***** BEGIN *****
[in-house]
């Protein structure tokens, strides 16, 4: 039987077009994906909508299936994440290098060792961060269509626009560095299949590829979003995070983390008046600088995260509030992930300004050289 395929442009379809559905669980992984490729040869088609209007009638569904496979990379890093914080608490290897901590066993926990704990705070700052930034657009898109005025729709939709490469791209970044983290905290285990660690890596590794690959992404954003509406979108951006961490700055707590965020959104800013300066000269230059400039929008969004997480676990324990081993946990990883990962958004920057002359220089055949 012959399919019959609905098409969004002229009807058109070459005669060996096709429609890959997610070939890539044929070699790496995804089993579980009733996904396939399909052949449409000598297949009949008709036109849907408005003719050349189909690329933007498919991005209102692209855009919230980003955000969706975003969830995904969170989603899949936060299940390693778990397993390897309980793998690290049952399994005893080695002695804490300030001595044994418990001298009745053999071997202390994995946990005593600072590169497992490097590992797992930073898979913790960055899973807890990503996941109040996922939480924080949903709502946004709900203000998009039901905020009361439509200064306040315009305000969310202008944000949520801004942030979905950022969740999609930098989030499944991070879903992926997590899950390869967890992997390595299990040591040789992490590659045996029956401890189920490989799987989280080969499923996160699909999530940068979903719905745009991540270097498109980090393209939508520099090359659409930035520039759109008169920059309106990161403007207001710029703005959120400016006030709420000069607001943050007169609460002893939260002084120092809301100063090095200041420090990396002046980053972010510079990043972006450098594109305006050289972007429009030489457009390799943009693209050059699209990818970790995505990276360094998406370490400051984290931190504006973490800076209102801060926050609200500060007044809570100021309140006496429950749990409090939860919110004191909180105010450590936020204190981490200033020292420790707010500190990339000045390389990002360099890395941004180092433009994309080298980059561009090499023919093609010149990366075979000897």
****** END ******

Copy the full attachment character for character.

[in-house]
């Protein structure tokens, strides 16, 4: 039987077009994906909508299936994440290098060792961060269509626009560095299949590829979003995070983390008046600088995260509030992930300004050289 395929442009379809559905669980992984490729040869088609209007009638569904496979990379890093914080608490290897901590066993926990704990705070700052930034657009898109005025729709939709490469791209970044983290905290285990660690890596590794690959992404954003509406979108951006961490700055707590965020959104800013300066000269230059400039929008969004997480676990324990081993946990990883990962958004920057002359220089055949 012959399919019959609905098409969004002229009807058109070459005669060996096709429609890959997610070939890539044929070699790496995804089993579980009733996904396939399909052949449409000598297949009949008709036109849907408005003719050349189909690329933007498919991005209102692209855009919230980003955000969706975003969830995904969170989603899949936060299940390693778990397993390897309980793998690290049952399994005893080695002695804490300030001595044994418990001298009745053999071997202390994995946990005593600072590169497992490097590992797992930073898979913790960055899973807890990503996941109040996922939480924080949903709502946004709900203000998009039901905020009361439509200064306040315009305000969310202008944000949520801004942030979905950022969740999609930098989030499944991070879903992926997590899950390869967890992997390595299990040591040789992490590659045996029956401890189920490989799987989280080969499923996160699909999530940068979903719905745009991540270097498109980090393209939508520099090359659409930035520039759109008169920059309106990161403007207001710029703005959120400016006030709420000069607001943050007169609460002893939260002084120092809301100063090095200041420090990396002046980053972010510079990043972006450098594109305006050289972007429009030489457009390799943009693209050059699209990818970790995505990276360094998406370490400051984290931190504006973490800076209102801060926050609200500060007044809570100021309140006496429950749990409090939860919110004191909180105010450590936020204190981490200033020292420790707010500190990339000045390389990002360099890395941004180092433009994309080298980059561009090499023919093609010149990366075979000897």